LONDON (Reuters) - The world’s top banks have three years to build up a single picture of all their risks to help make the wider financial system safer, global regulators said on Wednesday.
“The financial crisis that began in 2007 revealed that many banks, including globally systemically important banks (G-SIBs), were unable to aggregate risk exposures and identify concentrations fully, quickly and accurately,” the Basel Committee on Banking Supervision said in a statement.
G-SIBs refers to the world’s top 28 banks like Goldman Sachs, HSBC, Deutsche Bank and Morgan Stanley which are required to undergo closer scrutiny and hold extra capital from 2016.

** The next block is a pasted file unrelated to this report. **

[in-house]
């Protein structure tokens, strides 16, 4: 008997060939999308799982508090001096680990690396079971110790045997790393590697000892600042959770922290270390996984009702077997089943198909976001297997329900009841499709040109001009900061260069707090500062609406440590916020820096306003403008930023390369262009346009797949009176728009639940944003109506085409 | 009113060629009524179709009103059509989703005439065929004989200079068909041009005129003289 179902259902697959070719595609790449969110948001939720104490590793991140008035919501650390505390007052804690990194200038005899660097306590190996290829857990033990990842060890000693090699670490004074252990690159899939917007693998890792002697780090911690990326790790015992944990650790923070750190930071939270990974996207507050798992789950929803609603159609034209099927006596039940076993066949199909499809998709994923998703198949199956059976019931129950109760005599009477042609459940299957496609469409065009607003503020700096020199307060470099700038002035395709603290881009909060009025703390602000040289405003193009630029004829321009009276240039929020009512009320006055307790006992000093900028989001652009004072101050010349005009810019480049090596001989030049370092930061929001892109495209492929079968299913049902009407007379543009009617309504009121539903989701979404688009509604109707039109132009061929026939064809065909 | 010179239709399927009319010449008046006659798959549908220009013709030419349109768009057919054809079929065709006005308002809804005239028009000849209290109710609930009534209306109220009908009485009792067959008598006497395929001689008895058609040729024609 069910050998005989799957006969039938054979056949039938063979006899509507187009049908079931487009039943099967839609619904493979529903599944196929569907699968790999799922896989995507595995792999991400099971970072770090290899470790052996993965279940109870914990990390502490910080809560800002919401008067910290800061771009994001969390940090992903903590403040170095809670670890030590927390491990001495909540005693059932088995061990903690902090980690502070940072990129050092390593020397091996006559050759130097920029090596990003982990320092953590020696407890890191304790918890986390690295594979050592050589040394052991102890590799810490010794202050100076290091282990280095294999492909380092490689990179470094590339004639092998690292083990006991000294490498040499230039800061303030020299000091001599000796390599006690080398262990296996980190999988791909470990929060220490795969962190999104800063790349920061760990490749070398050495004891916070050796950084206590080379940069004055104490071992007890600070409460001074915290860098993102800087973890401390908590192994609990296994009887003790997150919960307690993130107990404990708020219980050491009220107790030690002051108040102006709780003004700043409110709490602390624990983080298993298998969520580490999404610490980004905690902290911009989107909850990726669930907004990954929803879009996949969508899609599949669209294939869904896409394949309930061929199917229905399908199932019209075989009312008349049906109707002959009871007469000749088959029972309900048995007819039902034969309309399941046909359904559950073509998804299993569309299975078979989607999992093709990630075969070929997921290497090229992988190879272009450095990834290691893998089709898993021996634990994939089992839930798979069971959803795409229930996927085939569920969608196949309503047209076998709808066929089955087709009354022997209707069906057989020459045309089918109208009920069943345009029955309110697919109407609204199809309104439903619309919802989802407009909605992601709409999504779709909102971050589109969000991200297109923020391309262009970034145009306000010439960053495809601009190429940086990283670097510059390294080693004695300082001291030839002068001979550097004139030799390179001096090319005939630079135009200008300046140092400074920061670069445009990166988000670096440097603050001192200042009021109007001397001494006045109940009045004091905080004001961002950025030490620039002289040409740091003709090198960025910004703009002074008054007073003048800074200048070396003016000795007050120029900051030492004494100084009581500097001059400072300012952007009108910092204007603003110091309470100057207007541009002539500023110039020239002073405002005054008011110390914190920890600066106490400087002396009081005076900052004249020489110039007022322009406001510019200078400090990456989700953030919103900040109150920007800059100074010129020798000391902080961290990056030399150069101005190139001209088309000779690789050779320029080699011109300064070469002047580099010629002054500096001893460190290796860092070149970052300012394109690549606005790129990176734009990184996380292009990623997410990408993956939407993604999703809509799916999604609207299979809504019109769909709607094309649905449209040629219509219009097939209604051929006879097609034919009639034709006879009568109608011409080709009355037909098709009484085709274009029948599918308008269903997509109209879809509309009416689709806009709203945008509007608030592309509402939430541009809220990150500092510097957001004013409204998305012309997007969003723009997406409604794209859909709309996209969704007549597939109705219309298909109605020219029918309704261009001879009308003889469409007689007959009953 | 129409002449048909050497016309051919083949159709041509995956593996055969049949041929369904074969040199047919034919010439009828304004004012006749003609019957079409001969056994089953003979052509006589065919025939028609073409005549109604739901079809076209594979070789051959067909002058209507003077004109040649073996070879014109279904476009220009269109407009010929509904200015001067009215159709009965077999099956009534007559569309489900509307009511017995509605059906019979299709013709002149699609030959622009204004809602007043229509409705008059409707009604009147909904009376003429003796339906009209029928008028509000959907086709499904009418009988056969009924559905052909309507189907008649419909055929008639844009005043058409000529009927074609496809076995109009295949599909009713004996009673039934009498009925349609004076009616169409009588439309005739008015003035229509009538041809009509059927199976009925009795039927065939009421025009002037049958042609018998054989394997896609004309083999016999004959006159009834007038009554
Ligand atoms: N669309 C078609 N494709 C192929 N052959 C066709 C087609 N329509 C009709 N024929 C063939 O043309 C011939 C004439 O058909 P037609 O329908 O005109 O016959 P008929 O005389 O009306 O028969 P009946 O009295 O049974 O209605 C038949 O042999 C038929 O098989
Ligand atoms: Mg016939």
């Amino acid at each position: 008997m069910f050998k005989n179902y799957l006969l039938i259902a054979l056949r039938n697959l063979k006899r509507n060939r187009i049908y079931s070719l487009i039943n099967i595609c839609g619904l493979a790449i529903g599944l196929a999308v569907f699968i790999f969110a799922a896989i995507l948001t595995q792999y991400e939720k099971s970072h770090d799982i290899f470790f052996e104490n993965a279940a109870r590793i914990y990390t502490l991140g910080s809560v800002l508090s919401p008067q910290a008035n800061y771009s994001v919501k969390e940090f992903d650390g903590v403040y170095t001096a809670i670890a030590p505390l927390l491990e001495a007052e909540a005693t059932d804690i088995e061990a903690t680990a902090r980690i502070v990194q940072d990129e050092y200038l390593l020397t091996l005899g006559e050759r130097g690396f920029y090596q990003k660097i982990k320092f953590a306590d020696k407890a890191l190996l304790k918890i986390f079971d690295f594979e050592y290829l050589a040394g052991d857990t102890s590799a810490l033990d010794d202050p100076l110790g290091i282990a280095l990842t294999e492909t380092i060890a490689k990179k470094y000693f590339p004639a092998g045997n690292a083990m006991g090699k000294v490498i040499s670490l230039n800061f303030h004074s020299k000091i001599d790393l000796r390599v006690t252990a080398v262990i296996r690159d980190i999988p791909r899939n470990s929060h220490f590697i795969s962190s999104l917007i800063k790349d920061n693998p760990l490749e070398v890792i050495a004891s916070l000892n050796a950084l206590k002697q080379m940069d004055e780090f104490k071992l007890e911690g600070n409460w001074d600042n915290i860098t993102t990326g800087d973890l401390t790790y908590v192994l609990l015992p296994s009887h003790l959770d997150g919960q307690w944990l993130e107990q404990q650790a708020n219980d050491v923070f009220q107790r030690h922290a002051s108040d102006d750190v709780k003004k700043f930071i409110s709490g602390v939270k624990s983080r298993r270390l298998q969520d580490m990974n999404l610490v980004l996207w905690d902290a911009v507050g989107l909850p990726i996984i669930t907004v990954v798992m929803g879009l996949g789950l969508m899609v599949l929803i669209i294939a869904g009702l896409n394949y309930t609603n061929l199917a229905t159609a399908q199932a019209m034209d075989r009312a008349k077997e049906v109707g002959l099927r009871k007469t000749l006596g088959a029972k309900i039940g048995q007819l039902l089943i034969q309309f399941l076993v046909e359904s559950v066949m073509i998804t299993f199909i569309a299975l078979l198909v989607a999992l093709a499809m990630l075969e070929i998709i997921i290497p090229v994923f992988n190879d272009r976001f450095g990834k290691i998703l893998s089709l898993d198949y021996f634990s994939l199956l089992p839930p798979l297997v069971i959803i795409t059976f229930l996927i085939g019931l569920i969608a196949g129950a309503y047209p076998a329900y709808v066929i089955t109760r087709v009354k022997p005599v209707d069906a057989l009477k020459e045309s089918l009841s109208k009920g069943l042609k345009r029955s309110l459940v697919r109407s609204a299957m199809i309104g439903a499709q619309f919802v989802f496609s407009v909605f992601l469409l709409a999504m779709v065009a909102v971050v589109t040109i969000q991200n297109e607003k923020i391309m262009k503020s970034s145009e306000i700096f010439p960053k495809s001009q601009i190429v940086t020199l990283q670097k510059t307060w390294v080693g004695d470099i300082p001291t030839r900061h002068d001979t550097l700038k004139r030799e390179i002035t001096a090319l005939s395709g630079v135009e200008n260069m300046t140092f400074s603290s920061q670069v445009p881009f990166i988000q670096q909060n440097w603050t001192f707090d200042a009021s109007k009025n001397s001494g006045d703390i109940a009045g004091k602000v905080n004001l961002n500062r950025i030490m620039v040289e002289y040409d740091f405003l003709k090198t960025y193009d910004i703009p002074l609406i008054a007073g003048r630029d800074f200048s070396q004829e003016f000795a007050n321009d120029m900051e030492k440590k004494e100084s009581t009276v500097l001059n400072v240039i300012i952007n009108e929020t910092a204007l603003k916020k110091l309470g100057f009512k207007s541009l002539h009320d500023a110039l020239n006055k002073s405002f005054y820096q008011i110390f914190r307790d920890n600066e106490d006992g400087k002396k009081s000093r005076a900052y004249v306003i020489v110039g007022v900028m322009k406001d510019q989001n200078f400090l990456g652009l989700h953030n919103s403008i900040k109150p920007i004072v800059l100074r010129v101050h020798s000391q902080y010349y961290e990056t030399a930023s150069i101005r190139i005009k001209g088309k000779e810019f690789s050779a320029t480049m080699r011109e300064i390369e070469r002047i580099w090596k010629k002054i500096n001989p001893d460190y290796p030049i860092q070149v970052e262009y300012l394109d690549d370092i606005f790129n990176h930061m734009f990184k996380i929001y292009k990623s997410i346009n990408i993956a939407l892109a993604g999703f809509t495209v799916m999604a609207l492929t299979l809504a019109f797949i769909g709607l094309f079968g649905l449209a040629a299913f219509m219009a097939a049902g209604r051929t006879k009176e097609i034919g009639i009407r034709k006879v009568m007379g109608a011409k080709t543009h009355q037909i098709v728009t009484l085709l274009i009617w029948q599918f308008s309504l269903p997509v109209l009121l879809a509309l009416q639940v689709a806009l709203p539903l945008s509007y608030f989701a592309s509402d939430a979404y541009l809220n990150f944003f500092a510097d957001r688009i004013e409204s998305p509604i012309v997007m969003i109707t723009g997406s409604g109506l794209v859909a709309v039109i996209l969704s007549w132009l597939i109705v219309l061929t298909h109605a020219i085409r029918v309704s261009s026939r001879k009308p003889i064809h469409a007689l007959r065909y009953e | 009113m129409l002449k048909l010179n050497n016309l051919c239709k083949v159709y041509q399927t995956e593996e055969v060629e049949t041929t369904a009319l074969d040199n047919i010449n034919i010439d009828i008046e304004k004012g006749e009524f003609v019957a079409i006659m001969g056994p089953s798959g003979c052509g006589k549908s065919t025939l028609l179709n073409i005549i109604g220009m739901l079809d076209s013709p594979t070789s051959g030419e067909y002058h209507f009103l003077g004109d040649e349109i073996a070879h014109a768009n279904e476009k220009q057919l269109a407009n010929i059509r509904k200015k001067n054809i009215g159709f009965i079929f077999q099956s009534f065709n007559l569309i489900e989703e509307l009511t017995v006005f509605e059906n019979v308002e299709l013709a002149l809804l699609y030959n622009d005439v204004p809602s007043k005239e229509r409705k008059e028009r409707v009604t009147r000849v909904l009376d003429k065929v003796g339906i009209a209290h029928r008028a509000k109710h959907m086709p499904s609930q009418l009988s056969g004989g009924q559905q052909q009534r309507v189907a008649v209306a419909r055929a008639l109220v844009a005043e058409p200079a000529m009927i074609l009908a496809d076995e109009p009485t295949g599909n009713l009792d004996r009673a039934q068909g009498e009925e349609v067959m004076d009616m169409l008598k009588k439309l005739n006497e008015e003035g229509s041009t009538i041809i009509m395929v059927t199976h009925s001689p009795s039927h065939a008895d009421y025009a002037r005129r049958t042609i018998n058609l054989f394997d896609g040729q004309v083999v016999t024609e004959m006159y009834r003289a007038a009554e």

Such banks operate globally with many branches and subsidiaries, making it harder and costlier to have a single snapshot of risks.
The Basel Committee, which groups regulators and central bankers from 27 financial centres, set out principles these banks must implement in full by January 2016 to strengthen their aggregation of data on risks.
“These principles are a significant step towards improving banks’ risk management capabilities and they will also contribute to G-SIBs’ resolvability, hence reducing the potential recourse to taxpayers,” Basel Committee chairman Stefan Ingves said.
Reporting by Huw Jones; Editing by Mark Potter